Skip to main content

Self-renewing resident cardiac macrophages limit adverse remodeling following myocardial infarction

Citations of this article
Mendeley users who have this article in their library.
Get full text
This PDF is freely available from an open access repository. It may not have been peer-reviewed.


Macrophages promote both injury and repair after myocardial infarction, but discriminating functions within mixed populations remains challenging. Here we used fate mapping, parabiosis and single-cell transcriptomics to demonstrate that at steady state, TIMD4+LYVE1+MHC-IIloCCR2− resident cardiac macrophages self-renew with negligible blood monocyte input. Monocytes partially replaced resident TIMD4–LYVE1–MHC-IIhiCCR2− macrophages and fully replaced TIMD4−LYVE1−MHC-IIhiCCR2+ macrophages, revealing a hierarchy of monocyte contribution to functionally distinct macrophage subsets. Ischemic injury reduced TIMD4+ and TIMD4– resident macrophage abundance, whereas CCR2+ monocyte-derived macrophages adopted multiple cell fates within infarcted tissue, including those nearly indistinguishable from resident macrophages. Recruited macrophages did not express TIMD4, highlighting the ability of TIMD4 to track a subset of resident macrophages in the absence of fate mapping. Despite this similarity, inducible depletion of resident macrophages using a Cx3cr1-based system led to impaired cardiac function and promoted adverse remodeling primarily within the peri-infarct zone, revealing a nonredundant, cardioprotective role of resident cardiac macrophages.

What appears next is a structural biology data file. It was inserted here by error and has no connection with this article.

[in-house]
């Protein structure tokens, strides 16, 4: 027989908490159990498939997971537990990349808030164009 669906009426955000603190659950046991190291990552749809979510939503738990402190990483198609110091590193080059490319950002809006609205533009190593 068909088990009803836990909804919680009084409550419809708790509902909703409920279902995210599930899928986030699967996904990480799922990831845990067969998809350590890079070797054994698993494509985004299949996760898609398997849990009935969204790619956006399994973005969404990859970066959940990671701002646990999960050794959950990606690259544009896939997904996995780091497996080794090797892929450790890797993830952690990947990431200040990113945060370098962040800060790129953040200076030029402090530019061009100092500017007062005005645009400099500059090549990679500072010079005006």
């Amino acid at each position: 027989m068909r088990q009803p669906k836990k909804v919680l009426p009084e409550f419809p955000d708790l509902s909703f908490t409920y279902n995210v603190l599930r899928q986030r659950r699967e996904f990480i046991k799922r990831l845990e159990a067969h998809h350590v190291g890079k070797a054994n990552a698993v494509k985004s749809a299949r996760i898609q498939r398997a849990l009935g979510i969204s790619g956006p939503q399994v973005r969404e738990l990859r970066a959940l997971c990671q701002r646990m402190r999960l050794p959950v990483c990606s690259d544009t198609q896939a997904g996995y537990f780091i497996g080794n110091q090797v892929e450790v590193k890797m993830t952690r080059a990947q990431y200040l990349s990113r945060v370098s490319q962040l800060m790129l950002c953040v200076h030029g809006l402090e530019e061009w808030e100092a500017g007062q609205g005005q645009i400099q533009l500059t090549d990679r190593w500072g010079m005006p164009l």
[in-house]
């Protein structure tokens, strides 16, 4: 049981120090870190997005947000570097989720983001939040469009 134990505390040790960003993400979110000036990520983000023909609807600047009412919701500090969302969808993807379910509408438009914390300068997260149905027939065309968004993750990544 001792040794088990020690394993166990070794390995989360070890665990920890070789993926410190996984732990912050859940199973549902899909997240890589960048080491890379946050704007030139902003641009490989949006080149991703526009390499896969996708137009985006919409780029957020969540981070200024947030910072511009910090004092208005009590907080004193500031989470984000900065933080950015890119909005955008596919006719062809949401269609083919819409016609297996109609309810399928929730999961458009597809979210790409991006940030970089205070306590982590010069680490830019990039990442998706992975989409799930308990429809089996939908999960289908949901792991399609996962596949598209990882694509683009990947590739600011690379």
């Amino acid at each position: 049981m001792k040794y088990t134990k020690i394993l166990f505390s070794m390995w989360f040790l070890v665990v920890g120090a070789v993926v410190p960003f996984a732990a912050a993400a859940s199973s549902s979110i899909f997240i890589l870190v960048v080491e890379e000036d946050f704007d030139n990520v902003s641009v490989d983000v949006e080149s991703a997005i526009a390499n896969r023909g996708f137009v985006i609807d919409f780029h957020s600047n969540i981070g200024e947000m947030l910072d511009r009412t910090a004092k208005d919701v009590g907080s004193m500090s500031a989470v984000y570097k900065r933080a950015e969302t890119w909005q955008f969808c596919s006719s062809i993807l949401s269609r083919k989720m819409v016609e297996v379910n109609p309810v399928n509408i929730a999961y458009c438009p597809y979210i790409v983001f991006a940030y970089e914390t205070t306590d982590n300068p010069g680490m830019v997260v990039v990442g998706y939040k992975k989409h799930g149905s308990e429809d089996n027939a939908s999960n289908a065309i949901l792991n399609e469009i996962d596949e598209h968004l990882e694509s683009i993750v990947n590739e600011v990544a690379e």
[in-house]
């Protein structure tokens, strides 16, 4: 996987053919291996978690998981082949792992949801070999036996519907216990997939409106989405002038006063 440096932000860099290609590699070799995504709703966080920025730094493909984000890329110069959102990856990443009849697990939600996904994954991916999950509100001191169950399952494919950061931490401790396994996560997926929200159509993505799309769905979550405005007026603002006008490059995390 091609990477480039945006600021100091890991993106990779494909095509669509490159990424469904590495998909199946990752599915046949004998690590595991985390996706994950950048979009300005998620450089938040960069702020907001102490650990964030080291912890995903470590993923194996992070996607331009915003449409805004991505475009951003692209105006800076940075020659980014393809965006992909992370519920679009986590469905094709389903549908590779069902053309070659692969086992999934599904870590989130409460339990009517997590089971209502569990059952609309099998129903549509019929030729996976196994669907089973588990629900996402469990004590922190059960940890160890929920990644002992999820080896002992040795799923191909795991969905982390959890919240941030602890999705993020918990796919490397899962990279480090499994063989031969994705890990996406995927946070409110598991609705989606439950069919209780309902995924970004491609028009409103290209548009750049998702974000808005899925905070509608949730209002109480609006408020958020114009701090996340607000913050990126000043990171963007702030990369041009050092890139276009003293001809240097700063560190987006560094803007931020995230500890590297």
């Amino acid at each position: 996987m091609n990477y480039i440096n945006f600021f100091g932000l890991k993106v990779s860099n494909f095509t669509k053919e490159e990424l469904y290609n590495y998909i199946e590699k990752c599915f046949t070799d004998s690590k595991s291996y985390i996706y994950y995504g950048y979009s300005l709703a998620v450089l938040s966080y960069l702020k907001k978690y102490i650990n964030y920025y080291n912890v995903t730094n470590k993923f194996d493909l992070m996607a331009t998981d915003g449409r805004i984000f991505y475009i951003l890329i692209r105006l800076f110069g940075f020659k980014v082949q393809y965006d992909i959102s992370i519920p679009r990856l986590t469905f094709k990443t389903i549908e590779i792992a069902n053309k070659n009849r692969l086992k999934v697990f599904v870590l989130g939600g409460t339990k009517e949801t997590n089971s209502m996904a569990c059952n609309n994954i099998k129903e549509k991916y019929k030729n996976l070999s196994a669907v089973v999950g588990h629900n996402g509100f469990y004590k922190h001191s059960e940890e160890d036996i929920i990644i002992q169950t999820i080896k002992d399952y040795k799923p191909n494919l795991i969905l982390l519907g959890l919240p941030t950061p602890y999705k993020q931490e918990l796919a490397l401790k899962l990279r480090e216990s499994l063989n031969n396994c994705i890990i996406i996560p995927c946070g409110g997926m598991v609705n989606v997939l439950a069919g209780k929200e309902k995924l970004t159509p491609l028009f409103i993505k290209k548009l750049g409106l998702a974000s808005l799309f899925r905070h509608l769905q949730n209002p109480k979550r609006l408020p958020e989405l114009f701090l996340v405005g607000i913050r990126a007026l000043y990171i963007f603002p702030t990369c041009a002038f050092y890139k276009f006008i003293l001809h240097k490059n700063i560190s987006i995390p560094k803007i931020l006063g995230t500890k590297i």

Dick, S. A., Macklin, J. A., Nejat, S., Momen, A., Clemente-Casares, X., Althagafi, M. G., … Epelman, S. (2019). Self-renewing resident cardiac macrophages limit adverse remodeling following myocardial infarction. Nature Immunology, 20(1), 29–39.

Register to see more suggestions

Mendeley helps you to discover research relevant for your work.

Already have an account?

Save time finding and organizing research with Mendeley

Sign up for free